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The modern system of buying events tickets

By Todd Franko (Contact)


Published January 11, 2009

I was blessed to be a person who went to the first NHL Classic outdoor hockey game last New Year's Day between Buffalo and Pittsburgh in Buffalo, N.Y.

Me and 80,000 of my closest friends.

But it was a miracle I got there.

Tickets went on sale at 10 a.m. By fluke that day, I looked at my clock and saw 9:57 a.m. and called Ticketmaster. I pushed info into the phone pad for four minutes.

The event. The state. The city. The arena. My mother's maiden name. My dog's name. (not really on the last two)

At 10:02 a.m., I was talking to a human and ready to order my 6 tickets.

"Sir, I cannot get you 6 tickets in a row. All that are left are three in a row."

I began to quiz the lady. Tickets had been on sale for two minutes.

Two minutes. I could not get 6 together? I asked the lady how was that possible?

In that 30 seconds, tickets got even more limited.

"Sir, now all I have left are pairs. I can get you three pairs."

Her voice grew tense. I got the hint. I got the three pairs.

But I also got a lesson in modern ticket buying.

As a teen, I slept out for Ozzy Osbourne tickets. I think my second sleep-out was for Rush or Springsteen. We bonded in those lines. Our parents had sleepless nights, driving downtown every two hours to ensure we were still alive. When tickets went on sale on a weekday, the "cool" kids skipped school.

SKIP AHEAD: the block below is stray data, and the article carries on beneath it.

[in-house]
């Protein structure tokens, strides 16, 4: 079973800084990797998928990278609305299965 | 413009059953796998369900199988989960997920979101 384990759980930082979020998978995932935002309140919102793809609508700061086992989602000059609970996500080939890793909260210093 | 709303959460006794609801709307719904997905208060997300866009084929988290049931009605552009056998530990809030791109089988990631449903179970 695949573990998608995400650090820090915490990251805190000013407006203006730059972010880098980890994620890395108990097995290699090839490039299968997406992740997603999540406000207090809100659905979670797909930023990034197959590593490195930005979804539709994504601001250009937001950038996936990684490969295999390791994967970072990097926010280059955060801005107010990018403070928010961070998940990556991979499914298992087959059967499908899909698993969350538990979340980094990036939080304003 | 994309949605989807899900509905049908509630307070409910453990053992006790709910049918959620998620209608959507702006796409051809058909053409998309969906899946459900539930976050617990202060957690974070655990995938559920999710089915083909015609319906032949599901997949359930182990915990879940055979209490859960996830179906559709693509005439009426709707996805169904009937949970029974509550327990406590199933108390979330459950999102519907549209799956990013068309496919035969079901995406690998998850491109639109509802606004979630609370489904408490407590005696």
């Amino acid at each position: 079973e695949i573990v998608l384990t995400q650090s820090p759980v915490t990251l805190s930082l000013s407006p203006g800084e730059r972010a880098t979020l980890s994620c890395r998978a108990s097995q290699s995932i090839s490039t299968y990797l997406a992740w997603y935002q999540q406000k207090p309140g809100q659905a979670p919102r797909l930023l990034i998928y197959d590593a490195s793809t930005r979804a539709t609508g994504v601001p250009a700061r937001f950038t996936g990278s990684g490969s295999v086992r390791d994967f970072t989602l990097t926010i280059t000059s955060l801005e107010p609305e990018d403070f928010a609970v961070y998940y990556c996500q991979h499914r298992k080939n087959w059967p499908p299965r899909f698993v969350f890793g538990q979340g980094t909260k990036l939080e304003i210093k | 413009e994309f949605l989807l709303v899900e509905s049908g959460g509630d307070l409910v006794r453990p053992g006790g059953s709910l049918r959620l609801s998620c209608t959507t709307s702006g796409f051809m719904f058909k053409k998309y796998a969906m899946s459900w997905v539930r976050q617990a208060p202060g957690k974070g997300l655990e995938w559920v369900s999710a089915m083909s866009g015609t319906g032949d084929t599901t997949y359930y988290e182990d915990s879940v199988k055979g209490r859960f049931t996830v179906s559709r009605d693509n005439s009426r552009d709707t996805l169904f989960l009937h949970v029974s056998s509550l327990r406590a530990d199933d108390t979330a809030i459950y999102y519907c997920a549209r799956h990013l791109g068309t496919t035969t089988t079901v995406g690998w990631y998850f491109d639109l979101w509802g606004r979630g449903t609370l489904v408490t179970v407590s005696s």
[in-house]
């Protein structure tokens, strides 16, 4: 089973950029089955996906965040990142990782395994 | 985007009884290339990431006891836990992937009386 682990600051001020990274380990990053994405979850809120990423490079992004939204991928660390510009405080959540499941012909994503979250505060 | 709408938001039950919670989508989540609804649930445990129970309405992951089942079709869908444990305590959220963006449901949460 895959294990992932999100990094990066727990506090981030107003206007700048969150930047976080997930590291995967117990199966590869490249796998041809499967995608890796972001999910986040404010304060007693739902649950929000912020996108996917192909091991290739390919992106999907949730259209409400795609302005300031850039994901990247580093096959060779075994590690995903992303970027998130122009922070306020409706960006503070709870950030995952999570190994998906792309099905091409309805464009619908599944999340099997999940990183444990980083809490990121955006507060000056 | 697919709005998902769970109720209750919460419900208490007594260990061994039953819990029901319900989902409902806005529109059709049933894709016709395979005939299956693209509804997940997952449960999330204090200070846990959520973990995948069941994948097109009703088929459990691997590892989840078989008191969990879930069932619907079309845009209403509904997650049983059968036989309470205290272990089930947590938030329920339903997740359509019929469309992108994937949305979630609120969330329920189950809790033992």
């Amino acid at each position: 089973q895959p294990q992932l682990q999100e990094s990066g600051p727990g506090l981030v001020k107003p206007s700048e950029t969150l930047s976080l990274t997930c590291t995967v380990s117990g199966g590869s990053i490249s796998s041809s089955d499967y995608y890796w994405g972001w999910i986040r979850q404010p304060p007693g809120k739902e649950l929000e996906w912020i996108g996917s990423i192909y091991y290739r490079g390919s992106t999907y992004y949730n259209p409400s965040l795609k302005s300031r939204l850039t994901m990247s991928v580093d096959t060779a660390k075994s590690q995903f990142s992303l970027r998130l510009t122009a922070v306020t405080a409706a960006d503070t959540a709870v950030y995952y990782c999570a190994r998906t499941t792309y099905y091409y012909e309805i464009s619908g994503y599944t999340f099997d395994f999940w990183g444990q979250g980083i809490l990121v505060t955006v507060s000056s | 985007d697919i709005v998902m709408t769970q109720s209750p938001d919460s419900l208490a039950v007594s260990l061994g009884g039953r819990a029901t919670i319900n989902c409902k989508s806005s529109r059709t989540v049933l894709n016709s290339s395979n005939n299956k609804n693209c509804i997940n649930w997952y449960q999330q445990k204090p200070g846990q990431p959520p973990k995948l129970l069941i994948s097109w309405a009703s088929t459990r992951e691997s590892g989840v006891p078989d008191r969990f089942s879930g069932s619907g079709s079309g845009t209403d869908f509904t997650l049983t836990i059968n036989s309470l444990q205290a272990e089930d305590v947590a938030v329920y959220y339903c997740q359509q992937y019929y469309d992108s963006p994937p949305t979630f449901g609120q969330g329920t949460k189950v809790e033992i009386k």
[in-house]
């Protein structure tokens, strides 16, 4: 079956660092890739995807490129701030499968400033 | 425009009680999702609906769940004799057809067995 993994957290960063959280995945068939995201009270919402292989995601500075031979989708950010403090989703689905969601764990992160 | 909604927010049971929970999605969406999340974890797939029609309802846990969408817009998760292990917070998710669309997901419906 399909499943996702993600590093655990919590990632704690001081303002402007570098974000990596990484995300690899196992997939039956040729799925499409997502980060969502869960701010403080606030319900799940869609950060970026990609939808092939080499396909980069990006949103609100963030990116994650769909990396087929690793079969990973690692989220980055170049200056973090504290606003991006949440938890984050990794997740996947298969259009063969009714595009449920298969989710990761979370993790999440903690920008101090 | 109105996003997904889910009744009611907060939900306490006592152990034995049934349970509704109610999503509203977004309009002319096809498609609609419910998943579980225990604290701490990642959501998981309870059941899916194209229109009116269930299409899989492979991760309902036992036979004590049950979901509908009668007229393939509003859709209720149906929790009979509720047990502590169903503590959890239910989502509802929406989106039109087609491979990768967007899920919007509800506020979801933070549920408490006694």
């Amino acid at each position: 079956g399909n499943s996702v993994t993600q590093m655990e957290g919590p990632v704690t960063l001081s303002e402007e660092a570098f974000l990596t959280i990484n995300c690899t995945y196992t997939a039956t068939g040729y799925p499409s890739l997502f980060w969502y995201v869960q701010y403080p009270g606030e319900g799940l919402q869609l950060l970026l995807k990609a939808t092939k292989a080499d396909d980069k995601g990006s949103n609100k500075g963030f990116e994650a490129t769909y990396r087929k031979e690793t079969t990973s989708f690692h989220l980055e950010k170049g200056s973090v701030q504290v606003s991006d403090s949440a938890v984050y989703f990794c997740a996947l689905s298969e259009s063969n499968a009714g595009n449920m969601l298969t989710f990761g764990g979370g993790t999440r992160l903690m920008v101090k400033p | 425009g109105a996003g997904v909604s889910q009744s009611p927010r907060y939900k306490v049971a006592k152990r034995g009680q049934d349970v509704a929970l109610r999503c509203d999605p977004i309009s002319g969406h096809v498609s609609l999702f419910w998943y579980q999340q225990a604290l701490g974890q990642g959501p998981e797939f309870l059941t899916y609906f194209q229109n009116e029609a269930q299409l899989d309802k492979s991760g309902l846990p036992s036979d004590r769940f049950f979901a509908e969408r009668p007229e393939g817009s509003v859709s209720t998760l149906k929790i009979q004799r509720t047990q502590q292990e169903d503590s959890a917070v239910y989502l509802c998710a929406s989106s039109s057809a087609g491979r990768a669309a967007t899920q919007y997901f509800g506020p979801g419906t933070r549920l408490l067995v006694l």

Those days are gone. Modern events are bought via the lines connected to your computer. Many folks got a front row seat to the new way on Saturday when they went to the Chevy to buy tickets to the Pavlik boxing match.

In two minutes, the cheap $50 tickets were gone.

In a few more minutes, the next cheapest $100 seats were gone.

People were stunned. But people in the event business were not.

I talked with Eric Ryan, Chevy Center executive director, on Friday night. He was dreading Saturday morning's ticket sales. Not so much the end result, which he expected to be good. He dreaded that people would come, stand in line, and not get a chance at tickets. He dreaded the morning his security team was to have.

He knows the business, but it’s rather politically incorrect to manage a ticket-selling venture, but tell your customers to go elsewhere — to Ticketmaster.

Who's to blame?

Us -- I guess, ultimately. Consumers.

Consumers wanted more ticket access to farther away locales. Up stepped Ticketmaster.

Consumers were willing to pay $500 for Rolling Stones tickets. In stepped ticket scalpers who became legitimately known as ticket brokers.

Blame Ticketmaster. Blame Top Rank. Blame ticket brokers. By 2:30 Saturday afternoon, about 100 Pavlik entries were on Ebay, each entry auctioning up to six tickets well above face value.

When we rise from the winter blitz on Monday, there'll no doubt be an attempt to blame the city/Chevy Centre or Team Pavlik -- either for the quick sales of tickets or the lack of cheap tickets.

The price, the quantity and the quick sale have nothing to do with them.

That we have a fight here at all is a credit to Team Pavlik.

And it looks like the Chevy Centre will have a Super Bowl-like event to put on for all of us to enjoy -- even if you were not lucky enough to get a ticket.


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